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Number 9

Gordie Howe, "Mr. Hockey" passed away today, at age 88. Throughout the world (and in Canada especially) the man was a true sports legend.

Number 9 played in a time that many people who watch the sport today are unfamiliar with. The game was nowhere near as fast, and players with skill, or moxy, or pure smarts could dominate the game, and make it incredibly entertaining.

Gordie Howe was not as gifted a scorer as many would think, but he played the game with such vigor, he was a game changer. Nicknamed "Mr. Elbows" for his prowess in the corners, he would intimidate opponents, come up with the puck, over and over again, setting up goal after goal. He was the quintessential power forward; a Gordie Howe hat trick - a goal, assist and a fight - carries his name.

For many, it's when hockey was hockey.

Horse racing (to many of us) brings back similar memories.

Remember in the 1980's (or before that for many of you) having to head to the track to see a star horse? For those outside a metropolis, we might have seen him or her on a grainy video on a sports show or newscast, but we certainly never saw them race. If such a horse visited your track, there would be an energy, and line-ups down the street to get in.

Even seeing a horse like Seattle Slew, or Cam Fella, or Affirmed, or Jate Lobell's past performances were a luxury.

These horses, like old time hockey players, raced and raced hard, too. Every week or two or three they'd be in the box, and we'd have to get a newspaper, or chat with a friend to see how they did.

It didn't matter if they lost - horses lost and bounced back fine. There were no trainers worried about a win percentage in stakes, or what a loss might do to stud value, they were more worried about making money.

It was a glorious time.

But, sometimes while thinking of yesterday makes us appreciate what was, we often time lose sight of what was.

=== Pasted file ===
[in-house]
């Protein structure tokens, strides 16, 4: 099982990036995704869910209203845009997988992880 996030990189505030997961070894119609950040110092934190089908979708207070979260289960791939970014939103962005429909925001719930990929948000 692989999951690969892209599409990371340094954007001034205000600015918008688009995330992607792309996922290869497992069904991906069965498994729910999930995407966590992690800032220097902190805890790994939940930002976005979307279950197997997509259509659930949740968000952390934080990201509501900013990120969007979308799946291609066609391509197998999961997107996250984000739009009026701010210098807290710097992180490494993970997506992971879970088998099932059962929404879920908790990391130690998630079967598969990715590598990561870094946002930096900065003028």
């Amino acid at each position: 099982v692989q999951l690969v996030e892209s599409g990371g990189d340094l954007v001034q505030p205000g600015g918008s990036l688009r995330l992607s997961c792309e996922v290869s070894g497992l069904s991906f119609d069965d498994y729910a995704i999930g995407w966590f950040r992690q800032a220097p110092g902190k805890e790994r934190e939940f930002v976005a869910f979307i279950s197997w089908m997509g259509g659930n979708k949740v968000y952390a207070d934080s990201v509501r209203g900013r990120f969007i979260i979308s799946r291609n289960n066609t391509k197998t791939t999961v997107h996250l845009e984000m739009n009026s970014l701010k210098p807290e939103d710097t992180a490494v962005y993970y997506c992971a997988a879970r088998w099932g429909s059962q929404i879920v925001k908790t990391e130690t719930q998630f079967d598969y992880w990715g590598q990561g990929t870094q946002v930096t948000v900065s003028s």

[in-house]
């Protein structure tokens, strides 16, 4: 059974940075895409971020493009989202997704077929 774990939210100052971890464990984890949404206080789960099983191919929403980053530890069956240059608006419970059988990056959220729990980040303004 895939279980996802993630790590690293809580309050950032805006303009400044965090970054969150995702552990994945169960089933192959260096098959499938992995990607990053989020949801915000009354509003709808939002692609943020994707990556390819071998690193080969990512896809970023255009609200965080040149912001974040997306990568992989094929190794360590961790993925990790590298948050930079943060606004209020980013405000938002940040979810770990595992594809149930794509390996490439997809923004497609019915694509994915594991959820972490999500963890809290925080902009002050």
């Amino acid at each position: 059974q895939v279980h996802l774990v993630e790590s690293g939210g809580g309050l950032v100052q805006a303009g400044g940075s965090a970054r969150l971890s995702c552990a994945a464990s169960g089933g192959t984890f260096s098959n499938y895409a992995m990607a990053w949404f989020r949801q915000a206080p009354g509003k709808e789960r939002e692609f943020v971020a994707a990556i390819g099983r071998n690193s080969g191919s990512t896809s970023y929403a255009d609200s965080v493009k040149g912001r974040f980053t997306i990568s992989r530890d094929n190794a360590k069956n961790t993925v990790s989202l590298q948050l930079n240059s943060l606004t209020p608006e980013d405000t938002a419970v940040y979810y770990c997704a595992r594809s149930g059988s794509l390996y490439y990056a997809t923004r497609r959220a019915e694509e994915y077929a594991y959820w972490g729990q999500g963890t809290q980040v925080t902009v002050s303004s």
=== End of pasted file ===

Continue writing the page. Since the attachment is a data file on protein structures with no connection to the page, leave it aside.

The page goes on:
Growing up in a hockey family, I got to hear stories. One of which, from a line mate of my father's in junior, kind of cut to the chase. This gentleman played several years for the Boston Bruins, and was traded to Detroit in the early 1960's. As the story goes (one day as a kid in the basement), upon negotiation of his Detroit contract, a condition was that he could not disclose his salary to anyone. Why, because he (and a few others) were getting paid more than Gordie Howe, and management didn't want him to know. That's "Old Time Hockey", too.

Today the players are getting paid what they're worth. They're not sent back out after getting hit in the head with lumber, they're taken care of with rules beyond the law of the jungle.

Today we can also watch the sport when we want, how we want. It's there for us in our busy lives. Finding out who won a game the next day seems, well, so 1960's.

Similarly, although I loved seeing a star at the track, with thousands of other fans who love horse racing, seeing him or her on my computer screen any time I want is a luxury I would never want to give up. Chatting with friends and fans of the sport on social media is a wonderful thing.

Horse racing - like hockey - has gotten safer, as well. Bringing a horse out behind the barn doesn't happen nearly as much. The world has changed and demands it.

Number 9 will always bring back good memories, just like old time horses do for me. But despite the difficulties in each sport today, I think we have it awfully good.

Rest in peace Mr. Hockey.

Enjoy Belmont Stakes and North America Cup elimination day everyone. Have a nice weekend.



Comments

Anonymous said…
Gordie Howe was paid less than deserved because Howe never thought it was right to ask for more money. If he hadn't married, he'd probably have always been underpaid compared to the other stars of his time. His wife had the business smarts. Growing up in Michigan, Gordie provided a lot of memories. One fight strategy stands out. Whenever a younger player decided to challenge the veteran to a fight, he would pull the opponent's jersey up to his his shoulders. The guy couldn't punch or see. Short fight.

My first in person experience with a great horse of the past was watching Bret Hanover. Unfortunately, I'm one of the minority who saw Cam Fella lose. Only lost a few. I watched him at Monticello.
Unknown said…
Great piece. I can relate 100% to all of it. Rest in peace Gordie Howe...and thank you.
Paul Kelley said…
Great piece. I can relate 100% to all of it. Rest in peace Gordie Howe...and thank you.